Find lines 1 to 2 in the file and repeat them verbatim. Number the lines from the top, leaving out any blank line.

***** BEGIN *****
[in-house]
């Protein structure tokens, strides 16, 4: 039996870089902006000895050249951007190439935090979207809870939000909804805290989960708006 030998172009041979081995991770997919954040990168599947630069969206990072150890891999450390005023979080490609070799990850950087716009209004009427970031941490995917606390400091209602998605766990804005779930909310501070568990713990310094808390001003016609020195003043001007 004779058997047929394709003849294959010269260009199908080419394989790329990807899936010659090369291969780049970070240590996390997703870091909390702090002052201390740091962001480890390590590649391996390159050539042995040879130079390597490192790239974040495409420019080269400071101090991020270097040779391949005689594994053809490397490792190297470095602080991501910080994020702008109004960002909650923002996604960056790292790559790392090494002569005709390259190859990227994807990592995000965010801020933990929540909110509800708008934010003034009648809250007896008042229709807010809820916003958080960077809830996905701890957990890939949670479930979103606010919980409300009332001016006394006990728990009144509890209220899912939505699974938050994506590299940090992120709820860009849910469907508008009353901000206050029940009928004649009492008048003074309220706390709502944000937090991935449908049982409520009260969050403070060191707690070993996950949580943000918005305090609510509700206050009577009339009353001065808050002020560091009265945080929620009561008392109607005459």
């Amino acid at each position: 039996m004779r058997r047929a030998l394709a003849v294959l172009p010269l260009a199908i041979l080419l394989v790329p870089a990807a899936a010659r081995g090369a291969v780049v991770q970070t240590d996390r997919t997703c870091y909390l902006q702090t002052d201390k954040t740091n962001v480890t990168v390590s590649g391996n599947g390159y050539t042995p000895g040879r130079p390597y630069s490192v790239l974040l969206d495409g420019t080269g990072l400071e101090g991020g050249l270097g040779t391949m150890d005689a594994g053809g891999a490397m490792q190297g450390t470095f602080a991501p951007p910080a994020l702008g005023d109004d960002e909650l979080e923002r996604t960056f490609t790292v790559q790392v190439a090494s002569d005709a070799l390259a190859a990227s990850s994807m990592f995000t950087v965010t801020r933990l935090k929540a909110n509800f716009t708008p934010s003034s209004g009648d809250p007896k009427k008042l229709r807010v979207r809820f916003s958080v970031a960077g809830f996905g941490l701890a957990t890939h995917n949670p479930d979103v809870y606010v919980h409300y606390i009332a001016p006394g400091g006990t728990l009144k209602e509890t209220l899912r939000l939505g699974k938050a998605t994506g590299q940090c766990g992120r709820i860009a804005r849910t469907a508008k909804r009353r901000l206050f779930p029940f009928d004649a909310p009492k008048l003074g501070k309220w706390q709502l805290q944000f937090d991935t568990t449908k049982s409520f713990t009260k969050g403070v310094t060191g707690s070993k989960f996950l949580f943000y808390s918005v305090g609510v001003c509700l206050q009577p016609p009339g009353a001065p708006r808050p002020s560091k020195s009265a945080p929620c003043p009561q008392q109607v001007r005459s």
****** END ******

[in-house]
């Protein structure tokens, strides 16, 4: 039996870089902006000895050249951007190439935090979207809870939000909804805290989960708006 030998172009041979081995991770997919954040990168599947630069969206990072150890891999450390005023979080490609070799990850950087716009209004009427970031941490995917606390400091209602998605766990804005779930909310501070568990713990310094808390001003016609020195003043001007 004779058997047929394709003849294959010269260009199908080419394989790329990807899936010659090369291969780049970070240590996390997703870091909390702090002052201390740091962001480890390590590649391996390159050539042995040879130079390597490192790239974040495409420019080269400071101090991020270097040779391949005689594994053809490397490792190297470095602080991501910080994020702008109004960002909650923002996604960056790292790559790392090494002569005709390259190859990227994807990592995000965010801020933990929540909110509800708008934010003034009648809250007896008042229709807010809820916003958080960077809830996905701890957990890939949670479930979103606010919980409300009332001016006394006990728990009144509890209220899912939505699974938050994506590299940090992120709820860009849910469907508008009353901000206050029940009928004649009492008048003074309220706390709502944000937090991935449908049982409520009260969050403070060191707690070993996950949580943000918005305090609510509700206050009577009339009353001065808050002020560091009265945080929620009561008392109607005459």